There are certain instruments in the pharmaceutical industry that are critical for calibration. These instruments have a direct correlation with the quality of the end product. From ensuring the right amount of grams are put into a product to measuring the viscosity of a liquid, the calibration of all these instruments ensures no mistakes are made along the production line.
A pipette measures and transfers the accurate amount of fluid into an object or product. The slightest variation to a recipe could result in consequences to the consumer. Pipettes will need calibration for a few reasons. Depending on the liquids used in the pipette, some volatile liquids and chemicals can corrode the pipette throwing off calibration. Pipettes that are used intensively will need calibration more often than others. Further, air temperature and humidity can affect the calibration and accuracy of a pipette. Most pipettes can be calibrated every six months, but under the strict regulations of the pharmaceutical industry, quarterly calibration is recommended.
As mentioned above, the temperature in a lab can throw off the calibration of other instruments. Further, there are some materials used in the production of a product that must stay within a certain temperature, or else risk spoilage. Even a five degree difference in accuracy could risk the integrity of a product. The calibration of a temperature gage ensures that the lab stays within optimal temperatures for the safest production of pharmaceutical products.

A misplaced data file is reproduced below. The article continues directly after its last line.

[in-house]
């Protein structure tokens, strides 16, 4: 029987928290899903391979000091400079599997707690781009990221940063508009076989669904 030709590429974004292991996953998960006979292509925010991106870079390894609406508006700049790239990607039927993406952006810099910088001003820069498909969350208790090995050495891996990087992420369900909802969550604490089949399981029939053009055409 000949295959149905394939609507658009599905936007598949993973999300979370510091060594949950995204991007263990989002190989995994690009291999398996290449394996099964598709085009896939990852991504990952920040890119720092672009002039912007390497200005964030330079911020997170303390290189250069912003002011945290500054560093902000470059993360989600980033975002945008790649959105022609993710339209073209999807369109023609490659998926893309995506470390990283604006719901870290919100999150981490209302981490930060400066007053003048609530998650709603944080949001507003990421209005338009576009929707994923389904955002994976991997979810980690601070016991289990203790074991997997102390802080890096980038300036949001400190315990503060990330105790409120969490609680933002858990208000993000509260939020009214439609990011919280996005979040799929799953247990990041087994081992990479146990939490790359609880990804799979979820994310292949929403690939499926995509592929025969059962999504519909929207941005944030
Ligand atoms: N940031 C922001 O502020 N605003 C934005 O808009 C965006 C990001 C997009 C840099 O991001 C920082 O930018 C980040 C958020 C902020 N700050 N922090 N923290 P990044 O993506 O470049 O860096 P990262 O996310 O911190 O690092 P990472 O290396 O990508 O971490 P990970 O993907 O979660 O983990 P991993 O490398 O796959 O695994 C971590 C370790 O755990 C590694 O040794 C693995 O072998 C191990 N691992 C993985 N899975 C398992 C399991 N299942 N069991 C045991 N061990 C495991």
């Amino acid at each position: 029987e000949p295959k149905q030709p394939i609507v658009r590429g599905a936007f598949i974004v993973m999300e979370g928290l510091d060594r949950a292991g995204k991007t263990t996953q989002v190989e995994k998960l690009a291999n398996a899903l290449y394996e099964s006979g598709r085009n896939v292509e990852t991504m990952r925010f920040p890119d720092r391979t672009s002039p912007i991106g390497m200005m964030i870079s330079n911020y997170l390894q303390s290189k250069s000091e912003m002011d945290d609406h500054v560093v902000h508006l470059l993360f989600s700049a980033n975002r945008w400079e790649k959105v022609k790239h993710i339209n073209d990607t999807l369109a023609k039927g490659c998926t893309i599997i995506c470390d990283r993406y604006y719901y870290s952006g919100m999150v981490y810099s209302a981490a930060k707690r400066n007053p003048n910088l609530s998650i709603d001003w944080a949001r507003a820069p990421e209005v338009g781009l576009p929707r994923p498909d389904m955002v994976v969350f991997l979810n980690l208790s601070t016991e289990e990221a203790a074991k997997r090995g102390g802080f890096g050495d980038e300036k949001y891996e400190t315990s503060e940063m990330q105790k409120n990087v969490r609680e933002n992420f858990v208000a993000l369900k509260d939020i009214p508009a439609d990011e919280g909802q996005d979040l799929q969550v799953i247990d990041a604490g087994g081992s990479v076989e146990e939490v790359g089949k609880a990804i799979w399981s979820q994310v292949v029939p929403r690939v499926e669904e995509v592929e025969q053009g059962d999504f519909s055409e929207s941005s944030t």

A viscometer measures the consistency of liquids. In the pharmaceutical industry, the viscosity of a liquid can alert manufacturers to issues that they are unable to see within the product. It can also be used to decide when a batch is ready to be packaged and sold. If a viscometer is thrown off calibration, mistakes in the production of a batch could affect the well-being of the consumer. Calibration of a viscometer can determine that the viscosity of all liquids produced in a pharmaceutical lab are consistent
A pH Meter can be used in liquids and in some solid states. The meter is used to calculate the acidity, neutrality or alkaline measure of a product. Good practice for pH meters actually recommend that the pH meter is calibrated more than once a day in-house, and then sent out for calibration in an accredited lab every six months.